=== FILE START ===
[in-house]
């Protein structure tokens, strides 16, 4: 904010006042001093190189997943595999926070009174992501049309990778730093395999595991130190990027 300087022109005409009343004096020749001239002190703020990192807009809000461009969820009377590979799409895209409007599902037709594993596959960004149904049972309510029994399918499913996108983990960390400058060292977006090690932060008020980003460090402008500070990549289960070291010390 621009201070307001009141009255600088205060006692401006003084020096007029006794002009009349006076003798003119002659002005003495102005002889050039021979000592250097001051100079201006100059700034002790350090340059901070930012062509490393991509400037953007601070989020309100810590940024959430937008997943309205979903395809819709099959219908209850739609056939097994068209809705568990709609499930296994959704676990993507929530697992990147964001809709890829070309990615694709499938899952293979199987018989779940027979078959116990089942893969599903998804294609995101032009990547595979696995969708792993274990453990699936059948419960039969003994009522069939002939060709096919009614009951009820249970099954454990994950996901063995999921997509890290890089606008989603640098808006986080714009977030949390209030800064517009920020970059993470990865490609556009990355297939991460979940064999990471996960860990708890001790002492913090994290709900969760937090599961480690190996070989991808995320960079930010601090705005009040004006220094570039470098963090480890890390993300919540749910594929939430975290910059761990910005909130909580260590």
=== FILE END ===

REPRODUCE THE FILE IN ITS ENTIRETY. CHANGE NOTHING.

[in-house]
């Protein structure tokens, strides 16, 4: 904010006042001093190189997943595999926070009174992501049309990778730093395999595991130190990027 300087022109005409009343004096020749001239002190703020990192807009809000461009969820009377590979799409895209409007599902037709594993596959960004149904049972309510029994399918499913996108983990960390400058060292977006090690932060008020980003460090402008500070990549289960070291010390 621009201070307001009141009255600088205060006692401006003084020096007029006794002009009349006076003798003119002659002005003495102005002889050039021979000592250097001051100079201006100059700034002790350090340059901070930012062509490393991509400037953007601070989020309100810590940024959430937008997943309205979903395809819709099959219908209850739609056939097994068209809705568990709609499930296994959704676990993507929530697992990147964001809709890829070309990615694709499938899952293979199987018989779940027979078959116990089942893969599903998804294609995101032009990547595979696995969708792993274990453990699936059948419960039969003994009522069939002939060709096919009614009951009820249970099954454990994950996901063995999921997509890290890089606008989603640098808006986080714009977030949390209030800064517009920020970059993470990865490609556009990355297939991460979940064999990471996960860990708890001790002492913090994290709900969760937090599961480690190996070989991808995320960079930010601090705005009040004006220094570039470098963090480890890390993300919540749910594929939430975290910059761990910005909130909580260590």